Am I in Rhythm?
- Does it take you longer then 15 minutes to fall asleep?
- Do you experience achy and/or restless legs?
- Do you feel pain in your neck when lying in bed?
- Do you sleep for less then 5 hours?
- Do you sleep for more then 9 hours?
- Do you have a regular monthly cycles (Females only)?
- Do you travel weekly crossing more then one time zone?
- Are a shift worker?
- Do you watch TV before bed?
- Do you work inside under artificial light most of the day?
An answer of yes to three or more of the above questions is an indication that you could be possibly dealing with Circadian Rhythm Imbalances.
The Role of Sleep
Sleep performs three vital functions to sustain life and vitality:
- Sleep rejuvenates the body chemistry for renewed energy through detoxification. This occurs during NREM (non rapid eye movement) sleep and is processed by the Liver, Kidney and Gall bladder.
- Sleep recharges the immune system, repairs damage done to the body and promotes the
- growth of new tissue. This occurs in deeper part of NREM sleep and processed in the Gut, Thyroid and Immune system.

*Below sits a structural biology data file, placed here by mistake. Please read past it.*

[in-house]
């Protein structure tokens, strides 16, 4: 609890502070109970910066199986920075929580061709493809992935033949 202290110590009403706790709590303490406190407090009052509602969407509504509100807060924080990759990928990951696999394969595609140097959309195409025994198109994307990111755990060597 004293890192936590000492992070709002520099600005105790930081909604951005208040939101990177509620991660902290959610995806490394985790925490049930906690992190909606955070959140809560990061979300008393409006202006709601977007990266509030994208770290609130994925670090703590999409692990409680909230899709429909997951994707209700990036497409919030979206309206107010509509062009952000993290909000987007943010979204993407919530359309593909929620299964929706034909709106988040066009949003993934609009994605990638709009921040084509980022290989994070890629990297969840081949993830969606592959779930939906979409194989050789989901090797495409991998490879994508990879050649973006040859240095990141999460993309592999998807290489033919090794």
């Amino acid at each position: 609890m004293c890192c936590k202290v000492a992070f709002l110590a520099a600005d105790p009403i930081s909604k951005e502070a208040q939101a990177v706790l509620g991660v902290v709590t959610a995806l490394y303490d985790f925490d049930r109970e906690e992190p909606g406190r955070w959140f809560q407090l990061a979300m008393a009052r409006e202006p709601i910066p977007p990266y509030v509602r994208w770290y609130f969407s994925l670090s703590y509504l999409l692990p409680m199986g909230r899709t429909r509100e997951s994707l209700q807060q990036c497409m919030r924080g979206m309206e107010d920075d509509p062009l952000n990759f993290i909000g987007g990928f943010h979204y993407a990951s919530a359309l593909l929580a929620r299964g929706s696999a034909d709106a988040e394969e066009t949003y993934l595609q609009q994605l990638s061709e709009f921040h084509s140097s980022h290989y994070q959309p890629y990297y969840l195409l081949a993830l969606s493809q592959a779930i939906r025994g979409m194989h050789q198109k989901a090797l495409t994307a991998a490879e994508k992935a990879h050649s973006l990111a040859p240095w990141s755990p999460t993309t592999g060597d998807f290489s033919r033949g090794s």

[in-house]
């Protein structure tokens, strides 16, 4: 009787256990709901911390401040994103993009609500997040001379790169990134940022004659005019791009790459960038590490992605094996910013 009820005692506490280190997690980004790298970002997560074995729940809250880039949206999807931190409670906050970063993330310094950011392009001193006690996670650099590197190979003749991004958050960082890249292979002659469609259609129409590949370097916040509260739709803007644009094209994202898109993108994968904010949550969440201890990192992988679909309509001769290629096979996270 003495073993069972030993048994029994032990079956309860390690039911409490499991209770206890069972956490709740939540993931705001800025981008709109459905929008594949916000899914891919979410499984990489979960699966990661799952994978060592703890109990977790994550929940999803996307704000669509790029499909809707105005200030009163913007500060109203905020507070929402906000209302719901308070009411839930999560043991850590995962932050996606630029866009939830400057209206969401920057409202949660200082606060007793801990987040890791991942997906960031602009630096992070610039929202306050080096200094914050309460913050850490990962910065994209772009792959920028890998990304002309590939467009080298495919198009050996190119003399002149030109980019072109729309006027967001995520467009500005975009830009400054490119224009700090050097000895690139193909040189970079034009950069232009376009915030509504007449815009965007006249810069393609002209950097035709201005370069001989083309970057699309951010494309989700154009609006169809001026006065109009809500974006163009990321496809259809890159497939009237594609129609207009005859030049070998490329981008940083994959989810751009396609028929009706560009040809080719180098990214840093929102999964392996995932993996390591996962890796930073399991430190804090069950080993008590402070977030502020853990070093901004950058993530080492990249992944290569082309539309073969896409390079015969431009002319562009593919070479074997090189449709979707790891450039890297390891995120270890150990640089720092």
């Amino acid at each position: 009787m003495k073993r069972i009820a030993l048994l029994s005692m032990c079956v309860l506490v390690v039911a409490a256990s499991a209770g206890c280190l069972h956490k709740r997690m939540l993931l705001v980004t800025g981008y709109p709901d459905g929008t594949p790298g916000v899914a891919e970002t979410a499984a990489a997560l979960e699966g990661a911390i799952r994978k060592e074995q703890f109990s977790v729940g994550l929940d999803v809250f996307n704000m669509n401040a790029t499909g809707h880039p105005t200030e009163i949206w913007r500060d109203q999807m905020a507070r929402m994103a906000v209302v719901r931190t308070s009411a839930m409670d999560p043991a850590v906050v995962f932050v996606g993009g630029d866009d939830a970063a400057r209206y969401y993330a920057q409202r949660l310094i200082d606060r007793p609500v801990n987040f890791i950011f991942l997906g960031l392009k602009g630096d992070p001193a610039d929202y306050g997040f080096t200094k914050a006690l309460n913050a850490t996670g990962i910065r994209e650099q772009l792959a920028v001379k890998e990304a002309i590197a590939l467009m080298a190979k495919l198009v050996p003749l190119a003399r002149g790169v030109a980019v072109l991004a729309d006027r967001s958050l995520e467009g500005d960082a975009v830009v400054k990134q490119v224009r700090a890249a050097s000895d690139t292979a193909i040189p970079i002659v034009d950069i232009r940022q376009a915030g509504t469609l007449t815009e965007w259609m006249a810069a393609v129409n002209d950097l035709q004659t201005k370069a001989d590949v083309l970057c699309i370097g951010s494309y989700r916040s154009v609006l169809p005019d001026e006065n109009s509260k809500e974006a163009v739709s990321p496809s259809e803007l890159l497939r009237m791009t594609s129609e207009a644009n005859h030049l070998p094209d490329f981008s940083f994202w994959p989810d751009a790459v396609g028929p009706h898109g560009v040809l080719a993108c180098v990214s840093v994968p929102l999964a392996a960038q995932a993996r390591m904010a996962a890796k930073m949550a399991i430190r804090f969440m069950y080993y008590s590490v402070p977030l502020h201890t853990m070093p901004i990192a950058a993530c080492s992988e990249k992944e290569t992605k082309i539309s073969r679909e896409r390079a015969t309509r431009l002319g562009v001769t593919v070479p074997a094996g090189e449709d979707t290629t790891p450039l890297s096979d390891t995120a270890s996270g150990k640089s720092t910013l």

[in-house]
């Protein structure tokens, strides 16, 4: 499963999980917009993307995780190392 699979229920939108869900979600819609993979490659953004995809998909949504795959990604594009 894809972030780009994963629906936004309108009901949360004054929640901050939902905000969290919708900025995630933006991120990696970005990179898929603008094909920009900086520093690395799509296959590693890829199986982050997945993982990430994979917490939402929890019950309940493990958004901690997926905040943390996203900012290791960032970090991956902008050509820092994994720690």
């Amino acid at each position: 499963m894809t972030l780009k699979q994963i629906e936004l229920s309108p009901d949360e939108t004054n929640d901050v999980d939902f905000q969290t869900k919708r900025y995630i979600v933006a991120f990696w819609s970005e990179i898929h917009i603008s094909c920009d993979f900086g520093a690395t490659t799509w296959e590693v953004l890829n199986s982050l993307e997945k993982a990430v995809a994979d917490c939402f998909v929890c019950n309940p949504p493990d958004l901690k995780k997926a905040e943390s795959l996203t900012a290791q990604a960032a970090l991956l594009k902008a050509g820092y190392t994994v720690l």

- Sleep helps process, sort and store everything learnt, felt or experienced during the day, the kidneys and the emotional brain are accountable for these elements.
The following are important for proper functioning of the circadian rhythm. When they are all in balance, quality sleep can be achieved along with good health and wellbeing;
This is a hormone secreted from the pineal gland in the brain signaling the onset of night cycle and assists to induce sleep. More melatonin is produced in the winter when the nights are longer. The brain uses the length of melatonin secretion to work out seasonal variations as well as the onset of night cycle.
Our temperature changes over the course of a day. We become drowsier when our temperature falls and more alert when it is rising. Temperature reaches a peak during early evening and then continues to steadily fall until the lowest point is reached just before dawn, when it starts to rise again.
3. Sleep-wake cycle
Generally we are asleep at night and awake during the day, unless we are involved in shift work. *Following is the chart representing the body’s natural arousal level and sleep load.
Recommended Hours of Sleep
- 0 – 2 months 10.5 – 18 hrs
- 2 – 12 months 14 – 15 hrs
- 1 – 3 years 12 – 14 hrs
- 3 – 5 years 11 – 12 hrs
- 5 – 15 years 10 – 11 hrs
- 15+ years 8 – 9 hrs
How to Spot the Warning signs of Sleep Deprivation:
- Falling sleep under 5 min. or over 15 min.
- Frequent waking, teeth grinding, sleep talking, sleep walking, snoring, sleep apnoea, nightmares , wake up in the morning fatigue